ONCAlert | 2018 Gastrointestinal Cancers Symposium
Colorectal Cancer Case Studies

mCRC: Frontline Therapy and Multidisciplinary Approach

Wells Messersmith, MD
Published Online:Sep 06, 2017
In this case-based interview, Wells Messersmith, MD, discusses the case of a 71-year-old male patient with metastatic colorectal cancer and provides an overview of the treatment options for progression of disease.

Progression of Treatment in Colorectal Cancer

Wells Messersmith, MD: The choice of FOLFIRI and bevacizumab in this case is completely defensible. FOLFIRI is a standard first-line regimen, and bevacizumab is also standardly used and it’s FDA-approved for the first-line setting within infusional regimens such as FOLFIRI. So, this is a very standard option. And if you look at NCCN guidelines and ASCO guidelines, you’re going to see the theme is choice. There are a lot of choices that someone can do. And, in fact, you might notice the last big trial in the United States allowed what’s called dealer’s choice cytotoxic backbone. So, people got so sick of fighting over FOLFIRI versus FOLFOX. One person liked this, one person liked that. They got so sick of it that they said, “You know what, this is going to be dealer’s choice. You can choose whatever cytotoxic backbone you want, then the study is just going to randomize against bevacizumab and cetuximab, the biologic.”

So, a lot of people are very passionate about this. You’ll find people who strongly believe in FOLFIRI, the idea being it doesn’t have a cumulative neurotoxicity like oxaliplatin has in FOLFOX. Other people strongly argue for FOLFOX because you keep your hair and some argue you don’t get as much diarrhea. So, the side effect profiles differ from one to the other. Also, irinotecan and FOLFIRI can have more drug interactions, so you have to be on the lookout for that. But, in general, I think of them as fairly interchangeable.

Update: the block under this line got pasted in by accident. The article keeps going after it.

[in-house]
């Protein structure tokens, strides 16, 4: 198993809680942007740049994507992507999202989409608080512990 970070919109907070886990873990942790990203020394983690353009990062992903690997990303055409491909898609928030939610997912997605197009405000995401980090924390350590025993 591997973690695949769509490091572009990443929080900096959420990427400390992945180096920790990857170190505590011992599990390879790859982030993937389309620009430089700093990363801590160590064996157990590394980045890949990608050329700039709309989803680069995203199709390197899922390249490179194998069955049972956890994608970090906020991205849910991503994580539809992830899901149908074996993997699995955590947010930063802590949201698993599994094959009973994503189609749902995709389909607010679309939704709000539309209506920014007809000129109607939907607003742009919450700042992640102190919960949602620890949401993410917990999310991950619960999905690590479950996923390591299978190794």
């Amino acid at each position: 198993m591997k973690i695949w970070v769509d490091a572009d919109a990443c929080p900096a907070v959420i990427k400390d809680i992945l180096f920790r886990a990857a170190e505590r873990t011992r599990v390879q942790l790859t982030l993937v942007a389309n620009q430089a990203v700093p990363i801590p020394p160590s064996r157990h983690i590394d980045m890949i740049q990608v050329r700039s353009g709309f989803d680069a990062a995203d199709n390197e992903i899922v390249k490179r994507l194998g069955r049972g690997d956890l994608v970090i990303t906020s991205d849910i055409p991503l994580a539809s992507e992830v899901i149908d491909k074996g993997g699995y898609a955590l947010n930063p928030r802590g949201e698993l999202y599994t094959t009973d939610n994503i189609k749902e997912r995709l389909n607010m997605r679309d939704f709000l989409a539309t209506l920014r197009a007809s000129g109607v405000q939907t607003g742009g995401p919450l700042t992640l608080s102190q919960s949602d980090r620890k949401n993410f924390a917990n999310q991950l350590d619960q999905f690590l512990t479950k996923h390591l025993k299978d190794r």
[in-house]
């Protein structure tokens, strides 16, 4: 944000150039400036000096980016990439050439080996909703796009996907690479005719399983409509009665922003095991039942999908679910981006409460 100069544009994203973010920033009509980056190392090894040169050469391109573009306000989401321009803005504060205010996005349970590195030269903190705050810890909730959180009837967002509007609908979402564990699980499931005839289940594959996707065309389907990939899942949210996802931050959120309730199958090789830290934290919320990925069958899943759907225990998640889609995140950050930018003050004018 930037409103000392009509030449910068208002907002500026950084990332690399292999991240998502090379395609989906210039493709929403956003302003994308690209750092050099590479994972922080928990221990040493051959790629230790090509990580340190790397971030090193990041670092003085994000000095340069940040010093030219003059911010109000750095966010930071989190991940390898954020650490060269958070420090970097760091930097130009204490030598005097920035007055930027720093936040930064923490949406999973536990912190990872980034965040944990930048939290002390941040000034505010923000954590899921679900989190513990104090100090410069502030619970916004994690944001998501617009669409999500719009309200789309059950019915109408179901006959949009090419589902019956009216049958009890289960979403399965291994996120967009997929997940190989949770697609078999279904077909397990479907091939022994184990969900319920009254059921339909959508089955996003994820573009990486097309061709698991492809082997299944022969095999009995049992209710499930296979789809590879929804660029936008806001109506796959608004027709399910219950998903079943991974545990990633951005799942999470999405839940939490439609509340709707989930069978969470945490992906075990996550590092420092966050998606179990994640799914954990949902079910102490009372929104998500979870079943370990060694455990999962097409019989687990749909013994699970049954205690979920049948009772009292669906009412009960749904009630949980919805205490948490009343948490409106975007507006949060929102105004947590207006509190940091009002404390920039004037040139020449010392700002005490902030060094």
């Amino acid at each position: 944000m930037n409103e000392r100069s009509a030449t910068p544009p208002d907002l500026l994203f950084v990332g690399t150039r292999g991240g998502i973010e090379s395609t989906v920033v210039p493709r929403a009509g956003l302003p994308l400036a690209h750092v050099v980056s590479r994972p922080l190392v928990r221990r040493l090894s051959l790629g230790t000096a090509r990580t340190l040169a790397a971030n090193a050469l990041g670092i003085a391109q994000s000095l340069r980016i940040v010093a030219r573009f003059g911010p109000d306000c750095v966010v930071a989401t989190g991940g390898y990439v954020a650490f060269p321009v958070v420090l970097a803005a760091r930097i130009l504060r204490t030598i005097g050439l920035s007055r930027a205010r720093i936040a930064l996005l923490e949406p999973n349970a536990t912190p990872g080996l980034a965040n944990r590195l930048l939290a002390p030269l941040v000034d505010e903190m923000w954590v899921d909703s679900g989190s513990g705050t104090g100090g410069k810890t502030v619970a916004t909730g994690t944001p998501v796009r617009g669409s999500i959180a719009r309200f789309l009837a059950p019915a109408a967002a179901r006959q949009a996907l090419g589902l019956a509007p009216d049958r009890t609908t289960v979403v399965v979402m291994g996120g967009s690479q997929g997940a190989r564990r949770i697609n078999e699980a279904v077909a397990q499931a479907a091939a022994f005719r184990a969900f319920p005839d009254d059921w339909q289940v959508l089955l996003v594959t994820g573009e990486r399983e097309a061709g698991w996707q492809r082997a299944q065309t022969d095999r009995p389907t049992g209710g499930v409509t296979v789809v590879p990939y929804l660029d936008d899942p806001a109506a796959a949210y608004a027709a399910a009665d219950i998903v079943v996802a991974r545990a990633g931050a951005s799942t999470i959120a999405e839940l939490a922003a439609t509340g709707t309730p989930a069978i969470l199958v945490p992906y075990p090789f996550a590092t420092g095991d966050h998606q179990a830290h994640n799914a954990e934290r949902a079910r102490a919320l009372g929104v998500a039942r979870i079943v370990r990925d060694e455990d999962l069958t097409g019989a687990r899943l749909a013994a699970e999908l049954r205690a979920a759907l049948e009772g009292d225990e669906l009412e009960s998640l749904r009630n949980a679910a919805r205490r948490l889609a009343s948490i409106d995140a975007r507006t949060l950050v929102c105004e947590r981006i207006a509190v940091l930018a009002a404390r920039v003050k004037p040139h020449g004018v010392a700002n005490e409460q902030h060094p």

The only thing with this case that I would consider, however, is note that the patient is borderline unresectable. What that means is that at this point, there are 2 lesions. You can’t cut them out, but if we’re able to shrink them, we might be able to and that often happens in patients. If you’re able to get it off the middle hepatic vein, for instance, maybe there’s going to be enough of a future liver remnant that you now can do surgery. So, that is an important consideration, and the difference between FOLFIRI and FOLFOX in that situation is that there really aren’t any data to support using FOLFIRI after liver resection. And there are some data to use FOLFOX after a liver resection. So, if you’re going to be thinking about surgery, although it’s controversial, the trial is not a slam dunk by any means, but it was a much smaller underpowered trial. But what data are there would support FOLFOX, so you might choose that in a patient who’s borderline resectable.

The second thing, just to point out, is the METHEP-2 trial. That trial randomized people to just the standard doublet, if you will, of FOLFOX or FOLFIRI to FOLFOXIRI—in other words, going with the kitchen sink: 5-FU, irinotecan, and oxaliplatin. And there actually was a survival benefit in a high resection rate. Now, are you going to do that in a 71-year-old? You’re going to have to think about that because that regimen has a lot of toxicity. But in this case, I would say FOLFIRI/bevacizumab is totally reasonable. Some people might choose FOLFOX because of the data as an adjuvant therapy. So, if this patient went to surgery, you would use it afterwards, for instance. And some people might choose FOLFOXIRI because of the evidence in the METHEP-2 trial showing that you have a better shrinkage rate, higher resection rates, and there was a survival benefit. Although that was a small trial and it’s just 1 study.